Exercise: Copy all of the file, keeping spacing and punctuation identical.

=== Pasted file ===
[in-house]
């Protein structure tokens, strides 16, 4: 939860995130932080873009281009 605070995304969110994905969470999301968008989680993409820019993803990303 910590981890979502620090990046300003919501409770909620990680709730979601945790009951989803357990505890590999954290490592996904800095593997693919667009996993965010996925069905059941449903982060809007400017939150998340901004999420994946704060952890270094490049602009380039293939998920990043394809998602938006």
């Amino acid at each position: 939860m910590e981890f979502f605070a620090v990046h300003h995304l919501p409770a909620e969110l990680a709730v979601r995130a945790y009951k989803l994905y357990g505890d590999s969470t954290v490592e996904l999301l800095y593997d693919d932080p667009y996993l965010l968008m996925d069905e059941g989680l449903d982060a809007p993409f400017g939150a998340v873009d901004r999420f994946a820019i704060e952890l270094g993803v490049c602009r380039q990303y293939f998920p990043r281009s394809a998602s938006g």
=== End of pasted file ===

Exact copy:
[in-house]
């Protein structure tokens, strides 16, 4: 939860995130932080873009281009 605070995304969110994905969470999301968008989680993409820019993803990303 910590981890979502620090990046300003919501409770909620990680709730979601945790009951989803357990505890590999954290490592996904800095593997693919667009996993965010996925069905059941449903982060809007400017939150998340901004999420994946704060952890270094490049602009380039293939998920990043394809998602938006």
């Amino acid at each position: 939860m910590e981890f979502f605070a620090v990046h300003h995304l919501p409770a909620e969110l990680a709730v979601r995130a945790y009951k989803l994905y357990g505890d590999s969470t954290v490592e996904l999301l800095y593997d693919d932080p667009y996993l965010l968008m996925d069905e059941g989680l449903d982060a809007p993409f400017g939150a998340v873009d901004r999420f994946a820019i704060e952890l270094g993803v490049c602009r380039q990303y293939f998920p990043r281009s394809a998602s938006g």